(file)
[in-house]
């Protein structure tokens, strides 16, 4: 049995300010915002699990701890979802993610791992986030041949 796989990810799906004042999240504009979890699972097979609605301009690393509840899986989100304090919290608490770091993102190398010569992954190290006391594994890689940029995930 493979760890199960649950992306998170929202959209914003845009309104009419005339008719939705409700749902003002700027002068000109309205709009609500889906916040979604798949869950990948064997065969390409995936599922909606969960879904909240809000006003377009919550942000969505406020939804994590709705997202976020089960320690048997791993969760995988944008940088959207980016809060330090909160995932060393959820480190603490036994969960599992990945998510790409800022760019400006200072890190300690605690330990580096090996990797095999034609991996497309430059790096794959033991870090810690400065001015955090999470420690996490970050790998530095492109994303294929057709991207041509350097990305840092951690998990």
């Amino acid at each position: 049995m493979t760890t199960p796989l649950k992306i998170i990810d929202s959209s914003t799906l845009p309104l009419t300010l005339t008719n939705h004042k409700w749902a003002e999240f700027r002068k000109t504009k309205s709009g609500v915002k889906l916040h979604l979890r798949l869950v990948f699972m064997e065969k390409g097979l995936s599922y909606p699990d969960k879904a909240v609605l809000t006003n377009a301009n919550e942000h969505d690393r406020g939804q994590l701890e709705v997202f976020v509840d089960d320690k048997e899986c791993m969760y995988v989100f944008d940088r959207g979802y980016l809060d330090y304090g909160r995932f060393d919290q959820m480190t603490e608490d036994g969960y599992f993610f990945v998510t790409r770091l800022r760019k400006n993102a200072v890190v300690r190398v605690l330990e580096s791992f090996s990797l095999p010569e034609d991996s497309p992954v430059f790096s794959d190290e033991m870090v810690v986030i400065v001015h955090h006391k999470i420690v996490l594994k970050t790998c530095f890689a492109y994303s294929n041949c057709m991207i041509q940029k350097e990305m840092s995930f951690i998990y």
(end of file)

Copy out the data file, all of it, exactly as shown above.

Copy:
[in-house]
């Protein structure tokens, strides 16, 4: 049995300010915002699990701890979802993610791992986030041949 796989990810799906004042999240504009979890699972097979609605301009690393509840899986989100304090919290608490770091993102190398010569992954190290006391594994890689940029995930 493979760890199960649950992306998170929202959209914003845009309104009419005339008719939705409700749902003002700027002068000109309205709009609500889906916040979604798949869950990948064997065969390409995936599922909606969960879904909240809000006003377009919550942000969505406020939804994590709705997202976020089960320690048997791993969760995988944008940088959207980016809060330090909160995932060393959820480190603490036994969960599992990945998510790409800022760019400006200072890190300690605690330990580096090996990797095999034609991996497309430059790096794959033991870090810690400065001015955090999470420690996490970050790998530095492109994303294929057709991207041509350097990305840092951690998990």
């Amino acid at each position: 049995m493979t760890t199960p796989l649950k992306i998170i990810d929202s959209s914003t799906l845009p309104l009419t300010l005339t008719n939705h004042k409700w749902a003002e999240f700027r002068k000109t504009k309205s709009g609500v915002k889906l916040h979604l979890r798949l869950v990948f699972m064997e065969k390409g097979l995936s599922y909606p699990d969960k879904a909240v609605l809000t006003n377009a301009n919550e942000h969505d690393r406020g939804q994590l701890e709705v997202f976020v509840d089960d320690k048997e899986c791993m969760y995988v989100f944008d940088r959207g979802y980016l809060d330090y304090g909160r995932f060393d919290q959820m480190t603490e608490d036994g969960y599992f993610f990945v998510t790409r770091l800022r760019k400006n993102a200072v890190v300690r190398v605690l330990e580096s791992f090996s990797l095999p010569e034609d991996s497309p992954v430059f790096s794959d190290e033991m870090v810690v986030i400065v001015h955090h006391k999470i420690v996490l594994k970050t790998c530095f890689a492109y994303s294929n041949c057709m991207i041509q940029k350097e990305m840092s995930f951690i998990y």